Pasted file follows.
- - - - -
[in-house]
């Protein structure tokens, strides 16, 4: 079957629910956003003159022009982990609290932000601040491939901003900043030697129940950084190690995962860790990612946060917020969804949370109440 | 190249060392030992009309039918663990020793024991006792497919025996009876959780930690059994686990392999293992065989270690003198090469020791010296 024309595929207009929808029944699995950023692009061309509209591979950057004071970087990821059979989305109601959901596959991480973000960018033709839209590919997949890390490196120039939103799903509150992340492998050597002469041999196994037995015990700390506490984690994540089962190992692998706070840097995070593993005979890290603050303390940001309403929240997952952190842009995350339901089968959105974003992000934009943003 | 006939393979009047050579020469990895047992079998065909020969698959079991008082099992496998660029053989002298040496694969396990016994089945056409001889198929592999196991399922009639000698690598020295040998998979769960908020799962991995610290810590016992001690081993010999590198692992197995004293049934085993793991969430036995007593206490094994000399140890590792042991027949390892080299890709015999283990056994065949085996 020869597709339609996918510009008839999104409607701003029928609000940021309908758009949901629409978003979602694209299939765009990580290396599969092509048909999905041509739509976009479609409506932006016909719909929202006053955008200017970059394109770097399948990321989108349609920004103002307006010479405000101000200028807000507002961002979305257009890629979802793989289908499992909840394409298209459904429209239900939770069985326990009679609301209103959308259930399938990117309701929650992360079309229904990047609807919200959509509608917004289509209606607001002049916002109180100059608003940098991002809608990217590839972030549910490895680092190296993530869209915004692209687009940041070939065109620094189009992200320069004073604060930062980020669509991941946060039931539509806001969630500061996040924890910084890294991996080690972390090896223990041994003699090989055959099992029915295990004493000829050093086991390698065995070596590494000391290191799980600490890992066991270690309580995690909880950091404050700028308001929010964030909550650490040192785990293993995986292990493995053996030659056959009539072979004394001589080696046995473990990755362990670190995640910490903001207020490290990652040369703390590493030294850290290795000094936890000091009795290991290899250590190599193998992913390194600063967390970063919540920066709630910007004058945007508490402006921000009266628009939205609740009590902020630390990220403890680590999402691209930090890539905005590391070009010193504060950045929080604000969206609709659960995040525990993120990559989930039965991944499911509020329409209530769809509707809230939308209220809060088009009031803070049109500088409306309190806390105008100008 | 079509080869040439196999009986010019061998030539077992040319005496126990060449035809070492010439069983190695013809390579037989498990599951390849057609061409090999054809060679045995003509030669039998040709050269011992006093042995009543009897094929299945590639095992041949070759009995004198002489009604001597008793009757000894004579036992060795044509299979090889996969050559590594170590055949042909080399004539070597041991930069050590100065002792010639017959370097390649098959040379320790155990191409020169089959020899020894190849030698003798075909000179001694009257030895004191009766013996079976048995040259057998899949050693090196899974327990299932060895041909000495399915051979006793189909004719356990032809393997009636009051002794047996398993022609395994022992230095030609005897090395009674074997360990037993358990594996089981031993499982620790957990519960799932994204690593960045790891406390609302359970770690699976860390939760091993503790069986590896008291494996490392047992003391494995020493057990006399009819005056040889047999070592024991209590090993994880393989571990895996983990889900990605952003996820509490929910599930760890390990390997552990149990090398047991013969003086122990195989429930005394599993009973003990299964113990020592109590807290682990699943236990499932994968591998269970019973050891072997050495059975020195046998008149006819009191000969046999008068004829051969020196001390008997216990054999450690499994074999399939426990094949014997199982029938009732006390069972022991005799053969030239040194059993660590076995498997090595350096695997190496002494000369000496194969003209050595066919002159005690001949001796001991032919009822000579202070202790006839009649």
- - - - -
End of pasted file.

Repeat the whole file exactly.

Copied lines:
[in-house]
């Protein structure tokens, strides 16, 4: 079957629910956003003159022009982990609290932000601040491939901003900043030697129940950084190690995962860790990612946060917020969804949370109440 | 190249060392030992009309039918663990020793024991006792497919025996009876959780930690059994686990392999293992065989270690003198090469020791010296 024309595929207009929808029944699995950023692009061309509209591979950057004071970087990821059979989305109601959901596959991480973000960018033709839209590919997949890390490196120039939103799903509150992340492998050597002469041999196994037995015990700390506490984690994540089962190992692998706070840097995070593993005979890290603050303390940001309403929240997952952190842009995350339901089968959105974003992000934009943003 | 006939393979009047050579020469990895047992079998065909020969698959079991008082099992496998660029053989002298040496694969396990016994089945056409001889198929592999196991399922009639000698690598020295040998998979769960908020799962991995610290810590016992001690081993010999590198692992197995004293049934085993793991969430036995007593206490094994000399140890590792042991027949390892080299890709015999283990056994065949085996 020869597709339609996918510009008839999104409607701003029928609000940021309908758009949901629409978003979602694209299939765009990580290396599969092509048909999905041509739509976009479609409506932006016909719909929202006053955008200017970059394109770097399948990321989108349609920004103002307006010479405000101000200028807000507002961002979305257009890629979802793989289908499992909840394409298209459904429209239900939770069985326990009679609301209103959308259930399938990117309701929650992360079309229904990047609807919200959509509608917004289509209606607001002049916002109180100059608003940098991002809608990217590839972030549910490895680092190296993530869209915004692209687009940041070939065109620094189009992200320069004073604060930062980020669509991941946060039931539509806001969630500061996040924890910084890294991996080690972390090896223990041994003699090989055959099992029915295990004493000829050093086991390698065995070596590494000391290191799980600490890992066991270690309580995690909880950091404050700028308001929010964030909550650490040192785990293993995986292990493995053996030659056959009539072979004394001589080696046995473990990755362990670190995640910490903001207020490290990652040369703390590493030294850290290795000094936890000091009795290991290899250590190599193998992913390194600063967390970063919540920066709630910007004058945007508490402006921000009266628009939205609740009590902020630390990220403890680590999402691209930090890539905005590391070009010193504060950045929080604000969206609709659960995040525990993120990559989930039965991944499911509020329409209530769809509707809230939308209220809060088009009031803070049109500088409306309190806390105008100008 | 079509080869040439196999009986010019061998030539077992040319005496126990060449035809070492010439069983190695013809390579037989498990599951390849057609061409090999054809060679045995003509030669039998040709050269011992006093042995009543009897094929299945590639095992041949070759009995004198002489009604001597008793009757000894004579036992060795044509299979090889996969050559590594170590055949042909080399004539070597041991930069050590100065002792010639017959370097390649098959040379320790155990191409020169089959020899020894190849030698003798075909000179001694009257030895004191009766013996079976048995040259057998899949050693090196899974327990299932060895041909000495399915051979006793189909004719356990032809393997009636009051002794047996398993022609395994022992230095030609005897090395009674074997360990037993358990594996089981031993499982620790957990519960799932994204690593960045790891406390609302359970770690699976860390939760091993503790069986590896008291494996490392047992003391494995020493057990006399009819005056040889047999070592024991209590090993994880393989571990895996983990889900990605952003996820509490929910599930760890390990390997552990149990090398047991013969003086122990195989429930005394599993009973003990299964113990020592109590807290682990699943236990499932994968591998269970019973050891072997050495059975020195046998008149006819009191000969046999008068004829051969020196001390008997216990054999450690499994074999399939426990094949014997199982029938009732006390069972022991005799053969030239040194059993660590076995498997090595350096695997190496002494000369000496194969003209050595066919002159005690001949001796001991032919009822000579202070202790006839009649």